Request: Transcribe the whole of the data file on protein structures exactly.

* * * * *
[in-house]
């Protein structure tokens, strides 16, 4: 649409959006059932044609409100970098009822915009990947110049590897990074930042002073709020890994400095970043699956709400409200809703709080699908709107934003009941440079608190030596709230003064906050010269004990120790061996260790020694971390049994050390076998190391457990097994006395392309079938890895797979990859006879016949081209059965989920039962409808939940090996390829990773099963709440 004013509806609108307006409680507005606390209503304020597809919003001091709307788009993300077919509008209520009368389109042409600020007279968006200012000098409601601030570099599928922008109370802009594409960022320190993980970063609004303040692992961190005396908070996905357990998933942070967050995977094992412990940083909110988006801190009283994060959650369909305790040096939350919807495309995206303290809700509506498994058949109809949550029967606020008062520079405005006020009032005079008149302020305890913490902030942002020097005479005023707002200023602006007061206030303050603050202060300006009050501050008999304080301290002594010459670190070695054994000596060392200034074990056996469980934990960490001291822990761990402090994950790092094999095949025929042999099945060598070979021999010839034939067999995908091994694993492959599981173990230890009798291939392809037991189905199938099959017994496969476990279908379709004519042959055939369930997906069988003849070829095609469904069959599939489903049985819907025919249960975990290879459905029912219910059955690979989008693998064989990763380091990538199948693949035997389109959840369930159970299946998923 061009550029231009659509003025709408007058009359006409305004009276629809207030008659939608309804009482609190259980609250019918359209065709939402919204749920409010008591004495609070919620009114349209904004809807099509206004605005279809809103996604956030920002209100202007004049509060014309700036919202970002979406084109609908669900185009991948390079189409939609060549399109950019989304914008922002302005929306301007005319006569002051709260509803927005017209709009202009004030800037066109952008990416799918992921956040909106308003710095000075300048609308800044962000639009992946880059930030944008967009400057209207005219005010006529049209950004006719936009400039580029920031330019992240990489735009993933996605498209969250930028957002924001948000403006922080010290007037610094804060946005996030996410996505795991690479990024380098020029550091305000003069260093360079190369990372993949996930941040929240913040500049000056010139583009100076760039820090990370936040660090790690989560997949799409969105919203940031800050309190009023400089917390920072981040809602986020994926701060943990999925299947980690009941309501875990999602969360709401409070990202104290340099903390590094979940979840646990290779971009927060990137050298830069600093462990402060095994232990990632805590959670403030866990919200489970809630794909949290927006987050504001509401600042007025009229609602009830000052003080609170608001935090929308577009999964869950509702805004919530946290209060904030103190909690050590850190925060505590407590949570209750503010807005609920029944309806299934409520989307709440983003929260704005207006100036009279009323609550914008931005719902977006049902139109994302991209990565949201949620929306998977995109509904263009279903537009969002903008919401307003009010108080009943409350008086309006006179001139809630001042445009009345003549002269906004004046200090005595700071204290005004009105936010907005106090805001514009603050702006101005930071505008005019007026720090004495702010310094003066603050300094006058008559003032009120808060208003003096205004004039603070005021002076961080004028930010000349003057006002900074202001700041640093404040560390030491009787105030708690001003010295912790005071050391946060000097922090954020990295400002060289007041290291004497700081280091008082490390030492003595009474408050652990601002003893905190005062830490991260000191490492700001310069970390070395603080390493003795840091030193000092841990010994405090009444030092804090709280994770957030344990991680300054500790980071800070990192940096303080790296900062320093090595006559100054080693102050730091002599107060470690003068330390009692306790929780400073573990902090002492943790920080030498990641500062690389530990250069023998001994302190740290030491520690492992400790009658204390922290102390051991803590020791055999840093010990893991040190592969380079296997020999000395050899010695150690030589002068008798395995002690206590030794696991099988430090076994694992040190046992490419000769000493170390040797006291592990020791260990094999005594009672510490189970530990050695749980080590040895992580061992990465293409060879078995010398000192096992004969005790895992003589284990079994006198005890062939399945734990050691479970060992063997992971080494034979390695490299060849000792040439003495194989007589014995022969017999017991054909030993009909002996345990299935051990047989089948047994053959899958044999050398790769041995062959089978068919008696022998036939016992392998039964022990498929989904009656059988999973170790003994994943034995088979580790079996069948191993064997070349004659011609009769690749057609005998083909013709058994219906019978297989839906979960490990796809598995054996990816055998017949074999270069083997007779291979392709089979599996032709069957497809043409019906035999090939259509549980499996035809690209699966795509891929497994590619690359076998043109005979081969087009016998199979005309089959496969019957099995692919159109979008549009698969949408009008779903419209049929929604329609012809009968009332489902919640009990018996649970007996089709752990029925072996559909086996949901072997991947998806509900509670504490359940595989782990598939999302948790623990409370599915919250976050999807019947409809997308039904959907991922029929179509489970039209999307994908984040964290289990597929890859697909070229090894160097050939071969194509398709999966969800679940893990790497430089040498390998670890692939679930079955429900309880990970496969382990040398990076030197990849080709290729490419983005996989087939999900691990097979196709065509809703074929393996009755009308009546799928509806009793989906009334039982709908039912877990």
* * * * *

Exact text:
[in-house]
């Protein structure tokens, strides 16, 4: 649409959006059932044609409100970098009822915009990947110049590897990074930042002073709020890994400095970043699956709400409200809703709080699908709107934003009941440079608190030596709230003064906050010269004990120790061996260790020694971390049994050390076998190391457990097994006395392309079938890895797979990859006879016949081209059965989920039962409808939940090996390829990773099963709440 004013509806609108307006409680507005606390209503304020597809919003001091709307788009993300077919509008209520009368389109042409600020007279968006200012000098409601601030570099599928922008109370802009594409960022320190993980970063609004303040692992961190005396908070996905357990998933942070967050995977094992412990940083909110988006801190009283994060959650369909305790040096939350919807495309995206303290809700509506498994058949109809949550029967606020008062520079405005006020009032005079008149302020305890913490902030942002020097005479005023707002200023602006007061206030303050603050202060300006009050501050008999304080301290002594010459670190070695054994000596060392200034074990056996469980934990960490001291822990761990402090994950790092094999095949025929042999099945060598070979021999010839034939067999995908091994694993492959599981173990230890009798291939392809037991189905199938099959017994496969476990279908379709004519042959055939369930997906069988003849070829095609469904069959599939489903049985819907025919249960975990290879459905029912219910059955690979989008693998064989990763380091990538199948693949035997389109959840369930159970299946998923 061009550029231009659509003025709408007058009359006409305004009276629809207030008659939608309804009482609190259980609250019918359209065709939402919204749920409010008591004495609070919620009114349209904004809807099509206004605005279809809103996604956030920002209100202007004049509060014309700036919202970002979406084109609908669900185009991948390079189409939609060549399109950019989304914008922002302005929306301007005319006569002051709260509803927005017209709009202009004030800037066109952008990416799918992921956040909106308003710095000075300048609308800044962000639009992946880059930030944008967009400057209207005219005010006529049209950004006719936009400039580029920031330019992240990489735009993933996605498209969250930028957002924001948000403006922080010290007037610094804060946005996030996410996505795991690479990024380098020029550091305000003069260093360079190369990372993949996930941040929240913040500049000056010139583009100076760039820090990370936040660090790690989560997949799409969105919203940031800050309190009023400089917390920072981040809602986020994926701060943990999925299947980690009941309501875990999602969360709401409070990202104290340099903390590094979940979840646990290779971009927060990137050298830069600093462990402060095994232990990632805590959670403030866990919200489970809630794909949290927006987050504001509401600042007025009229609602009830000052003080609170608001935090929308577009999964869950509702805004919530946290209060904030103190909690050590850190925060505590407590949570209750503010807005609920029944309806299934409520989307709440983003929260704005207006100036009279009323609550914008931005719902977006049902139109994302991209990565949201949620929306998977995109509904263009279903537009969002903008919401307003009010108080009943409350008086309006006179001139809630001042445009009345003549002269906004004046200090005595700071204290005004009105936010907005106090805001514009603050702006101005930071505008005019007026720090004495702010310094003066603050300094006058008559003032009120808060208003003096205004004039603070005021002076961080004028930010000349003057006002900074202001700041640093404040560390030491009787105030708690001003010295912790005071050391946060000097922090954020990295400002060289007041290291004497700081280091008082490390030492003595009474408050652990601002003893905190005062830490991260000191490492700001310069970390070395603080390493003795840091030193000092841990010994405090009444030092804090709280994770957030344990991680300054500790980071800070990192940096303080790296900062320093090595006559100054080693102050730091002599107060470690003068330390009692306790929780400073573990902090002492943790920080030498990641500062690389530990250069023998001994302190740290030491520690492992400790009658204390922290102390051991803590020791055999840093010990893991040190592969380079296997020999000395050899010695150690030589002068008798395995002690206590030794696991099988430090076994694992040190046992490419000769000493170390040797006291592990020791260990094999005594009672510490189970530990050695749980080590040895992580061992990465293409060879078995010398000192096992004969005790895992003589284990079994006198005890062939399945734990050691479970060992063997992971080494034979390695490299060849000792040439003495194989007589014995022969017999017991054909030993009909002996345990299935051990047989089948047994053959899958044999050398790769041995062959089978068919008696022998036939016992392998039964022990498929989904009656059988999973170790003994994943034995088979580790079996069948191993064997070349004659011609009769690749057609005998083909013709058994219906019978297989839906979960490990796809598995054996990816055998017949074999270069083997007779291979392709089979599996032709069957497809043409019906035999090939259509549980499996035809690209699966795509891929497994590619690359076998043109005979081969087009016998199979005309089959496969019957099995692919159109979008549009698969949408009008779903419209049929929604329609012809009968009332489902919640009990018996649970007996089709752990029925072996559909086996949901072997991947998806509900509670504490359940595989782990598939999302948790623990409370599915919250976050999807019947409809997308039904959907991922029929179509489970039209999307994908984040964290289990597929890859697909070229090894160097050939071969194509398709999966969800679940893990790497430089040498390998670890692939679930079955429900309880990970496969382990040398990076030197990849080709290729490419983005996989087939999900691990097979196709065509809703074929393996009755009308009546799928509806009793989906009334039982709908039912877990």